Have your parents teach your kids a skill or hobby

Teachable skills and moments are also another great bonding opportunity. For example, maybe one of your parents is an excellent baker, gardener, knitter, painter, and so forth. Whatever their skills or passions are, they can pass down their knowledge to your own child.

Everyone knows kids are like sponges, and they soak up everything they can. So what a great way to keep a family skill, hobby, or tradition alive by having your kids pick it up. It then becomes their special activity that they enjoy with their grandparents.

Be sure to encourage kids to keep up with their newly learned skill or hobby, and provide them with any additional supplies or materials they may need.

Common ground

Finally, though this is possibly one of the more important aspects, you should make sure that your parents and children have some common interests. Having similar interests, or focusing on some common likes, will automatically help these relationships to form, giving both your parents and children something to hold on to when they start hanging out together. It can be hard without this initial connection otherwise.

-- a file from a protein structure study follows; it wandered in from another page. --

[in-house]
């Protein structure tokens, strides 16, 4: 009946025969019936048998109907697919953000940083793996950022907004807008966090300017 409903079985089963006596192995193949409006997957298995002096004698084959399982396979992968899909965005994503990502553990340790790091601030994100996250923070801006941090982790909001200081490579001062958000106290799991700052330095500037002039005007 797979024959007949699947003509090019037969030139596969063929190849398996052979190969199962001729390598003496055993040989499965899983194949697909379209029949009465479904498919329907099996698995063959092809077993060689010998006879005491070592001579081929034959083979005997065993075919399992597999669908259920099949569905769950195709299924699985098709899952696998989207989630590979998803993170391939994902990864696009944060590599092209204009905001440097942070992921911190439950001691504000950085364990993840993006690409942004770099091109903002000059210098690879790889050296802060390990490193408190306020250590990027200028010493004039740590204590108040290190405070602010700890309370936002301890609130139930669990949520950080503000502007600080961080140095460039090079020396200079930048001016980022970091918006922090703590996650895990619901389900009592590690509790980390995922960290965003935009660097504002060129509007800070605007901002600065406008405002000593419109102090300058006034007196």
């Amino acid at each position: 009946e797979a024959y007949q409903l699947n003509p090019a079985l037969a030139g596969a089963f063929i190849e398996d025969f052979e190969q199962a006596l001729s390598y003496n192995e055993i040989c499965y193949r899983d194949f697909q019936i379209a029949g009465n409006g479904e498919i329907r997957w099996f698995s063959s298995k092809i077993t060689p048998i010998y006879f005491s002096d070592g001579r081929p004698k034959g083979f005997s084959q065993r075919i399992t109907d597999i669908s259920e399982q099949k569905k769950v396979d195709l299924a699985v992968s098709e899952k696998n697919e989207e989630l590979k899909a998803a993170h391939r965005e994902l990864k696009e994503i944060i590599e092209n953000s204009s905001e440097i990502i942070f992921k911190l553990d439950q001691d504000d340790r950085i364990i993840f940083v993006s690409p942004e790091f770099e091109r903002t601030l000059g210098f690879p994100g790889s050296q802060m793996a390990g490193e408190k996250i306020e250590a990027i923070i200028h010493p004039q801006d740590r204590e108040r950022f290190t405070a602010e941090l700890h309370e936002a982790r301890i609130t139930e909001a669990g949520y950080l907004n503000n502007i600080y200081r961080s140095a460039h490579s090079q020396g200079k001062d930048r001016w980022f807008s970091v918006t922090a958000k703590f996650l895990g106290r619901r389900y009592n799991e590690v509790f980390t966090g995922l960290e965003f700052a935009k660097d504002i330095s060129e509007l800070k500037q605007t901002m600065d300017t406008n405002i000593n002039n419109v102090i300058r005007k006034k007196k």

These interests can cover anything from a love of animals, sport, movies, travel destinations, anything that they both have in common will work. As your kids grow, these connections will only get stronger, allowing the relationship to flourish as your parents age. Of course, there are always going to be highs and lows with any of these relationships but knowing some of these pointers from the outset will help.

A relationship well worth nurturing

As a parent, you always want to do what’s best for your child and provide them with positive life experiences. Helping kids get to know their grandparents certainly counts as a positive life experience and can be a wonderful gift that you give to both the kids and your parents.